Famous People Buried in Massachusetts

List of famous people buried in Massachusetts, listed alphabetically with photos when available. Celebrities are often buried in the highest caliber cemeteries, mausoleums and tombs, which is why we've created this list of celebrities buried in Massachusetts. If you're ever visiting Massachusetts and want to check out historic graves, then use this list to pinpoint exactly which burial locations you want to see.

John Belushi and John Adams are only the beginning of the people on this list. 

This list answers the questions "Which famous people are buried in Massachusetts?" and "Which celebrities are buried in Massachusetts?"

From celebrity tombs at Massachusetts to legendary locals, these are the most well-known people whose final resting place is Massachusetts. You can find useful information below for these notable people buried in Massachusetts, like what year and where the person was born.
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  • John Belushi
    Dec. at 33 (1949-1982)
    • Birthplace: USA, Chicago, Humboldt Park, Illinois
    John Adam Belushi (January 24, 1949 – March 5, 1982) was an American comedian, actor, and singer. He was one of the seven original cast members of the NBC sketch comedy show Saturday Night Live (SNL). Throughout his career, Belushi had a close personal and artistic partnership with his fellow SNL star Dan Aykroyd, whom he met while they were both working at Chicago's The Second City comedy club.Born in Chicago to Albanian American parents, Belushi started his own successful comedy troupe with Tino Insana and Steve Beshekas, called "The West Compass Trio". Belushi performed with The Second City after Bernard Sahlins discovered him. He met Brian Doyle-Murray and Harold Ramis there and also met Aykroyd, who later become one of his close associates. In 1975, Belushi was recommended to SNL creator and showrunner Lorne Michaels by Chevy Chase and Michael O'Donoghue, who accepted Belushi as a new cast member of the show after an audition. He developed a series of characters on the show that reached high success, including his performances as Henry Kissinger and Ludwig van Beethoven. After his breakout film role as John "Bluto" Blutarsky, the lead in National Lampoon's Animal House (1978), Belushi later appeared in films such as 1941, The Blues Brothers, and Neighbors. He also pursued interests in music, creating with Aykroyd, Lou Marini, Tom Malone, Steve Cropper, Donald "Duck" Dunn, and Paul Shaffer, the Blues Brothers, from which the film received its name. In his personal life, Belushi struggled with heavy drug use that affected his comedy career; he was dismissed and rehired by Michaels on several occasions due to his behavior. In 1982, Belushi died from combined drug intoxication caused by a woman who injected him with a mixture of heroin and cocaine known as a speedball. He was posthumously honored with a star on the Hollywood Walk of Fame in 2004.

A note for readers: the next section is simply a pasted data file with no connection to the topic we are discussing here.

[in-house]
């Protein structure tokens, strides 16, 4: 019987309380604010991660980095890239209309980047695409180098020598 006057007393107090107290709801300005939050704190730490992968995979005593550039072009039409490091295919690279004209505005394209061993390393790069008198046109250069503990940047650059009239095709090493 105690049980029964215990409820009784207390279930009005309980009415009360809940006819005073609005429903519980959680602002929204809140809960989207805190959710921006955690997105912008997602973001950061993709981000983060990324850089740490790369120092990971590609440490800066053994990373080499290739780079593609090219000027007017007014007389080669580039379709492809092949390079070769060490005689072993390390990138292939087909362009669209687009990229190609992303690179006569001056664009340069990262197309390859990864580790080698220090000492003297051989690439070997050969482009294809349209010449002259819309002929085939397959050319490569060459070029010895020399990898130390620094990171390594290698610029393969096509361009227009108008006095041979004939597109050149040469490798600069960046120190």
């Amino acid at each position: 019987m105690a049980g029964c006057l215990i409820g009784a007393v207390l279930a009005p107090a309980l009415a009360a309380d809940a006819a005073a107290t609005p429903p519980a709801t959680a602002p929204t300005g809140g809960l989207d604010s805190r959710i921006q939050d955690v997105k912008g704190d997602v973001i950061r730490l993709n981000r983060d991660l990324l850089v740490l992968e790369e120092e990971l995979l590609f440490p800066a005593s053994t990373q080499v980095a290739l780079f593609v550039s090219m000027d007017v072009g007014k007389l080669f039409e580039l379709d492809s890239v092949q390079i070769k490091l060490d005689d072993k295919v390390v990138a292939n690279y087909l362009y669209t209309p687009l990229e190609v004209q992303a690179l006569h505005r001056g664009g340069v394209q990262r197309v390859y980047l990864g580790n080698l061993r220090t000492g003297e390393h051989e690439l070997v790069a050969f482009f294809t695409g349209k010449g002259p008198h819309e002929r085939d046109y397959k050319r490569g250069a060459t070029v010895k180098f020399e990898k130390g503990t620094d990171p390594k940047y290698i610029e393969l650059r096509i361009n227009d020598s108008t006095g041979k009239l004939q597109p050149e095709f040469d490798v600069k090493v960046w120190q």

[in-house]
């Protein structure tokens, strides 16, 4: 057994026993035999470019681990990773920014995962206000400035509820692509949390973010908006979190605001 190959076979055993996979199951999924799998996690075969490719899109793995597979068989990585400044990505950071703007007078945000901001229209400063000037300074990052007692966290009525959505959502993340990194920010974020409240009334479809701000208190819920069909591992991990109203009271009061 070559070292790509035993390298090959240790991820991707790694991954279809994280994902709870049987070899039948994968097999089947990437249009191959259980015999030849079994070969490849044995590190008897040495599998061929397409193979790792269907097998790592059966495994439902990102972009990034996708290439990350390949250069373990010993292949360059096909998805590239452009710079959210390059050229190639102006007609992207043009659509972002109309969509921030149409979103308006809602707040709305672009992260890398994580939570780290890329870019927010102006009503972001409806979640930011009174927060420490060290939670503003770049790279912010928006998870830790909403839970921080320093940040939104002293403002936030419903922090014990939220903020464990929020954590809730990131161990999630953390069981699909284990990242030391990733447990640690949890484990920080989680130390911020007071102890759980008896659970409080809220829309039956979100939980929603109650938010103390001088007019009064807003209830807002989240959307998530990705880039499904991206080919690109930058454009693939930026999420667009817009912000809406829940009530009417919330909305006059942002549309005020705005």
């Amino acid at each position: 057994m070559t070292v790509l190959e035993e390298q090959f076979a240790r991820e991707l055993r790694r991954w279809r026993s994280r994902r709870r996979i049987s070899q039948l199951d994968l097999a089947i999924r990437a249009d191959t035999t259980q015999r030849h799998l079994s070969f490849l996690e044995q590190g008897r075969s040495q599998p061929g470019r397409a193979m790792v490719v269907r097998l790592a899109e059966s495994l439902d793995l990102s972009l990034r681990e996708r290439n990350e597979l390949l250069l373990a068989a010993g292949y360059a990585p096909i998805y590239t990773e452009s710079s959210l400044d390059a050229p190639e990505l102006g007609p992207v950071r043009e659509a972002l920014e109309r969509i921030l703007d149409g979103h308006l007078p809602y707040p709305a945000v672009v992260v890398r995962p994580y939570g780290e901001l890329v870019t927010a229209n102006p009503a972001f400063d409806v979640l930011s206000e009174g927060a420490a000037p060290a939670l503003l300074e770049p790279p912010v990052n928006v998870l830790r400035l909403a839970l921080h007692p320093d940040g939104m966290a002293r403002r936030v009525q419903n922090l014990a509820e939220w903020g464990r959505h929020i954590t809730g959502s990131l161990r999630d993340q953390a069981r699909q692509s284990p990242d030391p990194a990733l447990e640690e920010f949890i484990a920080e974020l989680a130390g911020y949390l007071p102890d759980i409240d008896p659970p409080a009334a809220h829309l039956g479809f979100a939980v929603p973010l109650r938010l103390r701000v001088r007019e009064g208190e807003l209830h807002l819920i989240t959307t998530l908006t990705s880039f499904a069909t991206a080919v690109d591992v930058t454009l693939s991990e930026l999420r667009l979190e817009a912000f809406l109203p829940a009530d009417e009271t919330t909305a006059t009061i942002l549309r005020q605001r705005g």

• Ralph Waldo Emerson
    Dec. at 78 (1803-1882)
    • Birthplace: Boston, Massachusetts
    Ralph Waldo Emerson (May 25, 1803 – April 27, 1882) was an American essayist, lecturer, philosopher, and poet who led the transcendentalist movement of the mid-19th century. He was seen as a champion of individualism and a prescient critic of the countervailing pressures of society, and he disseminated his thoughts through dozens of published essays and more than 1,500 public lectures across the United States. Emerson gradually moved away from the religious and social beliefs of his contemporaries, formulating and expressing the philosophy of transcendentalism in his 1836 essay "Nature". Following this work, he gave a speech entitled "The American Scholar" in 1837, which Oliver Wendell Holmes Sr. considered to be America's "intellectual Declaration of Independence."Emerson wrote most of his important essays as lectures first and then revised them for print. His first two collections of essays, Essays: First Series (1841) and Essays: Second Series (1844), represent the core of his thinking. They include the well-known essays "Self-Reliance", "The Over-Soul", "Circles", "The Poet", and "Experience." Together with "Nature", these essays made the decade from the mid-1830s to the mid-1840s Emerson's most fertile period. Emerson wrote on a number of subjects, never espousing fixed philosophical tenets, but developing certain ideas such as individuality, freedom, the ability for mankind to realize almost anything, and the relationship between the soul and the surrounding world. Emerson's "nature" was more philosophical than naturalistic: "Philosophically considered, the universe is composed of Nature and the Soul." Emerson is one of several figures who "took a more pantheist or pandeist approach by rejecting views of God as separate from the world."He remains among the linchpins of the American romantic movement, and his work has greatly influenced the thinkers, writers and poets that followed him. "In all my lectures," he wrote, "I have taught one doctrine, namely, the infinitude of the private man." Emerson is also well known as a mentor and friend of Henry David Thoreau, a fellow transcendentalist.
  • Jack Kerouac
    Dec. at 47 (1922-1969)
    • Birthplace: Lowell, USA, Massachusetts